As candidates prepare for the reception of the sacraments during Holy week, we are reminded again of the importance of Catechesis. While many children cram and try to pass their tests, a brief examination of many adults, supposedly, adults in the faith reveals that, a lot is amiss, that the faith of many remains at the infantile level, and the knowledge base of many no more than that of ten year old kids. This is because many people see catechesis as religious education for children or people preparing for the reception of the sacrament. Yet, Catechesis is important for every Christian that wants to grow in the faith. True catechesis leads to maturation in the faith and also puts the person in communion with Christ, the Saviour. Marthaler describes catechesis as the process whereby a person is initiated into the faith and life of the Church through instruction. It has also been described  as the process of transmitting the gospel message  as the church has received, understands, celebrates, lives and communicates it in many If this is the case, every catholic ought to take catechesis seriously, but this is far from the truth. In fact, many Catholics know little about their faith and do next to nothing about how to mature in the faith, no matter many are nominal Christians and quickly fall away when confronted with other persuasive information.

Catechesis has been differentiated from the initial proclamation of the Gospel that is often referred to as evangelization, but Catechesis is very basic to the development of people in the faith, hence we can talk of initial catechesis, which helps to cultivate the faith leading people to a fruitful profession of faith, then nurtures it and prepares people to be nourished at the table of the Lord.  There is sacramental catechesis, which is tailored toward the reception of the sacraments. Here, a thorough presentation of the doctrine relating to each sacrament is offered to candidates such that they are helped to understand what they are to receive, and also help to celebrate and live them out in the community of the Church. This is closely related to what is called liturgical catechesis, which functions to prepare for the reception of the different sacrament but especially participation of the faithful in the Eucharist.

Another form of catechesis is perfective catechesis which involves the study, and utilization of Sacred Scripture, which is geared to lead the faithful deeper into the life of Christ, such that the individual is able to respond more positively to the call of Christ.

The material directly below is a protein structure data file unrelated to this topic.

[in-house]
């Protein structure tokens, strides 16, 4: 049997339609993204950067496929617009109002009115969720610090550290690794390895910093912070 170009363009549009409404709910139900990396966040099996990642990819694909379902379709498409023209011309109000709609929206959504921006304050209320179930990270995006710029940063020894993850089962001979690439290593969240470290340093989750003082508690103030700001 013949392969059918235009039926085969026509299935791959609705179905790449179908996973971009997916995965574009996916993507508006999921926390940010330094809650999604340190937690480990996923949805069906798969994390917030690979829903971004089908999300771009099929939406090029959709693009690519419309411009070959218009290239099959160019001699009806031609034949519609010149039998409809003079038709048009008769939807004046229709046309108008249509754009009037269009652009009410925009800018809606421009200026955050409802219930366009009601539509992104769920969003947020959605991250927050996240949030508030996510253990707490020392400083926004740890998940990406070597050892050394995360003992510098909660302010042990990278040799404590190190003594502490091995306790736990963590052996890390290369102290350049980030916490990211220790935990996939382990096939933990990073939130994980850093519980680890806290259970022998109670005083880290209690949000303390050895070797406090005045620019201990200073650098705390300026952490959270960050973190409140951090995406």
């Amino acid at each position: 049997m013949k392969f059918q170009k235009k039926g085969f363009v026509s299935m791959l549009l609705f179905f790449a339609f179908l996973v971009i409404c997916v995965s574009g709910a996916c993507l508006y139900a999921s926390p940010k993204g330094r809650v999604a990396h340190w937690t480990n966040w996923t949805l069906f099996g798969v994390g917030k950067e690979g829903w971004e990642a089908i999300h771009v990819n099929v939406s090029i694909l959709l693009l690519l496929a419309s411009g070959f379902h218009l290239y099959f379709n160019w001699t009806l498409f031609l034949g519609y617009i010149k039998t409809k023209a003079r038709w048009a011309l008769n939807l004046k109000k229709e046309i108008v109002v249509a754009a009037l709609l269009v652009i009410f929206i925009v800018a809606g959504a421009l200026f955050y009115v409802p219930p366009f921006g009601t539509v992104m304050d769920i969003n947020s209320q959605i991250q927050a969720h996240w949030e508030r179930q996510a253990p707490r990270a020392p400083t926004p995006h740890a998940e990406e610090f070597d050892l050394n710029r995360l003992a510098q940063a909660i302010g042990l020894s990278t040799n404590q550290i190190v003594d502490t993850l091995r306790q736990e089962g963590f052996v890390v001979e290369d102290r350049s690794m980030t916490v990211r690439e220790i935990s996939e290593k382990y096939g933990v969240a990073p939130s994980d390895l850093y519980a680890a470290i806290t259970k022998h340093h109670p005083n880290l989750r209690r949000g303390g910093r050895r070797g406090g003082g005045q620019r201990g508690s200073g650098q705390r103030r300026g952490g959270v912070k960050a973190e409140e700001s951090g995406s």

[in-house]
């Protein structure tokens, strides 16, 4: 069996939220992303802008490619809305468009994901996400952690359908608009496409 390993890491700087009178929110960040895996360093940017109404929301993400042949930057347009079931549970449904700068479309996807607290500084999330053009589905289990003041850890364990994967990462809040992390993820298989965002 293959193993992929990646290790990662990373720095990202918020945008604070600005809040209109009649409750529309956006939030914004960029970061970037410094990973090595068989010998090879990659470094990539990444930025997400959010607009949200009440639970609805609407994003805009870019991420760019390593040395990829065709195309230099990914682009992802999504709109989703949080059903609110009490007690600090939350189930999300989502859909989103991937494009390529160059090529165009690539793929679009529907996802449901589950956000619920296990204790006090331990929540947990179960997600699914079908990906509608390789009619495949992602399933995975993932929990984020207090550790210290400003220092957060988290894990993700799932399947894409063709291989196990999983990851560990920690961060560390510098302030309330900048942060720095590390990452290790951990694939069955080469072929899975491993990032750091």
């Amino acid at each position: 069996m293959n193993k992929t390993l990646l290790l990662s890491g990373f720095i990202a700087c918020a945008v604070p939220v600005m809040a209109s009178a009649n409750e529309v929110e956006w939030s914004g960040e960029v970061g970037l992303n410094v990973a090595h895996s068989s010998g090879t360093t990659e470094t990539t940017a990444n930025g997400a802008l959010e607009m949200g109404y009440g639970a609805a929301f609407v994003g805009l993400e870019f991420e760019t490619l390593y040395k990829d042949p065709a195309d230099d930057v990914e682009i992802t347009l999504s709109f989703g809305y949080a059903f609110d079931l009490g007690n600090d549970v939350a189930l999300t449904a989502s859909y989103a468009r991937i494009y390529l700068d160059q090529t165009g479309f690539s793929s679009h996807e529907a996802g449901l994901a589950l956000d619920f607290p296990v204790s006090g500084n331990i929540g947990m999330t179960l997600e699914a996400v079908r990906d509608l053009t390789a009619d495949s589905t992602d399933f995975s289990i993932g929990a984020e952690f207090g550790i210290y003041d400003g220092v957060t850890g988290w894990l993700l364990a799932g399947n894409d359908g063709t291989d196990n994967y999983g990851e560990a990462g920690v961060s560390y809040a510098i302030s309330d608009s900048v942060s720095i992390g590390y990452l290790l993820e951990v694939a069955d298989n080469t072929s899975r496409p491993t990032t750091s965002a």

There is therefore, no doubt that Catechesis is a lifelong process, and one would always benefit from appropriate catechesis. For instance, in some quarters, catechesis beyond the reception of the sacraments is understood as on-going formation in the faith or adult faith formation. Indeed, Catechesis is closely bound up with the totality of the Christian life, what we believe, how we worship, how we live and how we pray. In this regard, the General Catechetical Directory, talks about knowledge of the faith, formation based on faith knowledge, commitment to the Lord flowing from knowledge and formation and finally commitment to mission. It is thus, necessary, for pastors of souls to provide an enabling environment for all to grow in their faith. Catechesis, must put the individual in touch with the person of Christ. In other words, apart from preparing individuals for the reception of the sacrament, Catechesis aims to help Christians enter more deeply into the mystery of Jesus and gain better understanding. Full immersion into the word of God is essential. No wonder Bishop Jude Arogundade of Ondo Diocese insists that formation coupled with the right information will lead to transformation or true education.

The way forward then is for pastors of souls to put in place a programme of on-going formation where people can participate at their own level in their journey of faith. This may entail such things as Bible study based on age groupings, and also groups and organization with focus on mission to the poor, the disadvantaged or marginalized so that what has been internalized can be put into practice. Some of the recent Popes embraced catechesis because of the role it can play in the faith formation. Jon Paul II was noted for his Wednesday Catechesis, a tradition to Benedict XVI continued and Pope Francis has also embraced it by never allowing an opportunity to pass without turning it into a teaching and learning moment.  Indeed, knowledge and commitment are achievable, but they must be desired and cultivated.

Catechesis is good for the Church because it produces committed Christians who understand the faith, celebrate it and share it with others.  With adequate and appropriate Catechesis, danger of falling away from the faith will be reduced or eliminated and the faith of the church will blossom once again.

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